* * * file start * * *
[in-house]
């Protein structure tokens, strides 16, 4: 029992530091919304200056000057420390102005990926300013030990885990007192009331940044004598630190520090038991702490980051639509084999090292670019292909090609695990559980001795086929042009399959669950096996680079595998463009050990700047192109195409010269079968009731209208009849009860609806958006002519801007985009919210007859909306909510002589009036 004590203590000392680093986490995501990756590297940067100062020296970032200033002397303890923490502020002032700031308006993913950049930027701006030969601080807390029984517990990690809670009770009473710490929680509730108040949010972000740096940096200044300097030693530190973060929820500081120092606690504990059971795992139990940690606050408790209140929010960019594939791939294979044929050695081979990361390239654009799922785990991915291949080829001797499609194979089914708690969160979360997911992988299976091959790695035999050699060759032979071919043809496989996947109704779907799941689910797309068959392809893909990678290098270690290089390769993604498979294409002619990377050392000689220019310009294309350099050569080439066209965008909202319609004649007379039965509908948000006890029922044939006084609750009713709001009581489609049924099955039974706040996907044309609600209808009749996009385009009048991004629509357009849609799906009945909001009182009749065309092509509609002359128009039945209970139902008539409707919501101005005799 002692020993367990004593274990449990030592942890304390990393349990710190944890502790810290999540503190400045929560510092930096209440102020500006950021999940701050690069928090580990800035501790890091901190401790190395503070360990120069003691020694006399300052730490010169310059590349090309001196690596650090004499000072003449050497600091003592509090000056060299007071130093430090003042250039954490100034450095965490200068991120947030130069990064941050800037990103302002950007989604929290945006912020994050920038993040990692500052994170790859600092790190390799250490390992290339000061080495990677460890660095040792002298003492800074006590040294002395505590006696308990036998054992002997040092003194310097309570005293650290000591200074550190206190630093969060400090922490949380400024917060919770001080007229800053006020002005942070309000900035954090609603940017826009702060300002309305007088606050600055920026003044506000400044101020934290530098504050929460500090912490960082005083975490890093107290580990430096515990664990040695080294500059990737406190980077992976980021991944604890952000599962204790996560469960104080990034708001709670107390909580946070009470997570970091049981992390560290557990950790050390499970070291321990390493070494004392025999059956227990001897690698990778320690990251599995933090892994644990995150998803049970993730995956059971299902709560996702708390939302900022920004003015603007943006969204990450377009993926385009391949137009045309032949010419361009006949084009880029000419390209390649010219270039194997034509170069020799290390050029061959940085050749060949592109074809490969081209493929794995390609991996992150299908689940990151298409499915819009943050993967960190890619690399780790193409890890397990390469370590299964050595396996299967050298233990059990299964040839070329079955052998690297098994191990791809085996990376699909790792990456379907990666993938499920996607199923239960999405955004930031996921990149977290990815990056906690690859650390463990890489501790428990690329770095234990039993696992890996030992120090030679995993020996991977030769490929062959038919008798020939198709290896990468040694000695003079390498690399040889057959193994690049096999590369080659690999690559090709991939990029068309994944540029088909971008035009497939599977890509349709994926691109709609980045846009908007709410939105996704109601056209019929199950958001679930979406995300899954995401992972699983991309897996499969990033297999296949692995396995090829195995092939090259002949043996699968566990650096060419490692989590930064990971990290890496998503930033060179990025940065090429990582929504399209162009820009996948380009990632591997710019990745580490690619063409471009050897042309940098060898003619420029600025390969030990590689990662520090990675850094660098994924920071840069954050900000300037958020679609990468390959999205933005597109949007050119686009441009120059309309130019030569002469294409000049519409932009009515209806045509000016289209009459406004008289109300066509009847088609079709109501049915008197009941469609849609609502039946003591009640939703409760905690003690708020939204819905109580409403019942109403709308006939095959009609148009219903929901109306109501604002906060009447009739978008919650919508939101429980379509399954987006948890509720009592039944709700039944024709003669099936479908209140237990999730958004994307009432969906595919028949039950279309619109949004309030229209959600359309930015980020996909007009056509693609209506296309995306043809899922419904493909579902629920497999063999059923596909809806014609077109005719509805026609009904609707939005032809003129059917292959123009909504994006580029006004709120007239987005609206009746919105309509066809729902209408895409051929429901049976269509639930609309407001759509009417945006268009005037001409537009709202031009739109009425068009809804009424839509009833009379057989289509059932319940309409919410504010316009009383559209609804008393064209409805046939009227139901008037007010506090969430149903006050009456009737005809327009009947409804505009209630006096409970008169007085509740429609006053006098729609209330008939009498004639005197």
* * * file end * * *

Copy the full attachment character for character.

[in-house]
């Protein structure tokens, strides 16, 4: 029992530091919304200056000057420390102005990926300013030990885990007192009331940044004598630190520090038991702490980051639509084999090292670019292909090609695990559980001795086929042009399959669950096996680079595998463009050990700047192109195409010269079968009731209208009849009860609806958006002519801007985009919210007859909306909510002589009036 004590203590000392680093986490995501990756590297940067100062020296970032200033002397303890923490502020002032700031308006993913950049930027701006030969601080807390029984517990990690809670009770009473710490929680509730108040949010972000740096940096200044300097030693530190973060929820500081120092606690504990059971795992139990940690606050408790209140929010960019594939791939294979044929050695081979990361390239654009799922785990991915291949080829001797499609194979089914708690969160979360997911992988299976091959790695035999050699060759032979071919043809496989996947109704779907799941689910797309068959392809893909990678290098270690290089390769993604498979294409002619990377050392000689220019310009294309350099050569080439066209965008909202319609004649007379039965509908948000006890029922044939006084609750009713709001009581489609049924099955039974706040996907044309609600209808009749996009385009009048991004629509357009849609799906009945909001009182009749065309092509509609002359128009039945209970139902008539409707919501101005005799 002692020993367990004593274990449990030592942890304390990393349990710190944890502790810290999540503190400045929560510092930096209440102020500006950021999940701050690069928090580990800035501790890091901190401790190395503070360990120069003691020694006399300052730490010169310059590349090309001196690596650090004499000072003449050497600091003592509090000056060299007071130093430090003042250039954490100034450095965490200068991120947030130069990064941050800037990103302002950007989604929290945006912020994050920038993040990692500052994170790859600092790190390799250490390992290339000061080495990677460890660095040792002298003492800074006590040294002395505590006696308990036998054992002997040092003194310097309570005293650290000591200074550190206190630093969060400090922490949380400024917060919770001080007229800053006020002005942070309000900035954090609603940017826009702060300002309305007088606050600055920026003044506000400044101020934290530098504050929460500090912490960082005083975490890093107290580990430096515990664990040695080294500059990737406190980077992976980021991944604890952000599962204790996560469960104080990034708001709670107390909580946070009470997570970091049981992390560290557990950790050390499970070291321990390493070494004392025999059956227990001897690698990778320690990251599995933090892994644990995150998803049970993730995956059971299902709560996702708390939302900022920004003015603007943006969204990450377009993926385009391949137009045309032949010419361009006949084009880029000419390209390649010219270039194997034509170069020799290390050029061959940085050749060949592109074809490969081209493929794995390609991996992150299908689940990151298409499915819009943050993967960190890619690399780790193409890890397990390469370590299964050595396996299967050298233990059990299964040839070329079955052998690297098994191990791809085996990376699909790792990456379907990666993938499920996607199923239960999405955004930031996921990149977290990815990056906690690859650390463990890489501790428990690329770095234990039993696992890996030992120090030679995993020996991977030769490929062959038919008798020939198709290896990468040694000695003079390498690399040889057959193994690049096999590369080659690999690559090709991939990029068309994944540029088909971008035009497939599977890509349709994926691109709609980045846009908007709410939105996704109601056209019929199950958001679930979406995300899954995401992972699983991309897996499969990033297999296949692995396995090829195995092939090259002949043996699968566990650096060419490692989590930064990971990290890496998503930033060179990025940065090429990582929504399209162009820009996948380009990632591997710019990745580490690619063409471009050897042309940098060898003619420029600025390969030990590689990662520090990675850094660098994924920071840069954050900000300037958020679609990468390959999205933005597109949007050119686009441009120059309309130019030569002469294409000049519409932009009515209806045509000016289209009459406004008289109300066509009847088609079709109501049915008197009941469609849609609502039946003591009640939703409760905690003690708020939204819905109580409403019942109403709308006939095959009609148009219903929901109306109501604002906060009447009739978008919650919508939101429980379509399954987006948890509720009592039944709700039944024709003669099936479908209140237990999730958004994307009432969906595919028949039950279309619109949004309030229209959600359309930015980020996909007009056509693609209506296309995306043809899922419904493909579902629920497999063999059923596909809806014609077109005719509805026609009904609707939005032809003129059917292959123009909504994006580029006004709120007239987005609206009746919105309509066809729902209408895409051929429901049976269509639930609309407001759509009417945006268009005037001409537009709202031009739109009425068009809804009424839509009833009379057989289509059932319940309409919410504010316009009383559209609804008393064209409805046939009227139901008037007010506090969430149903006050009456009737005809327009009947409804505009209630006096409970008169007085509740429609006053006098729609209330008939009498004639005197």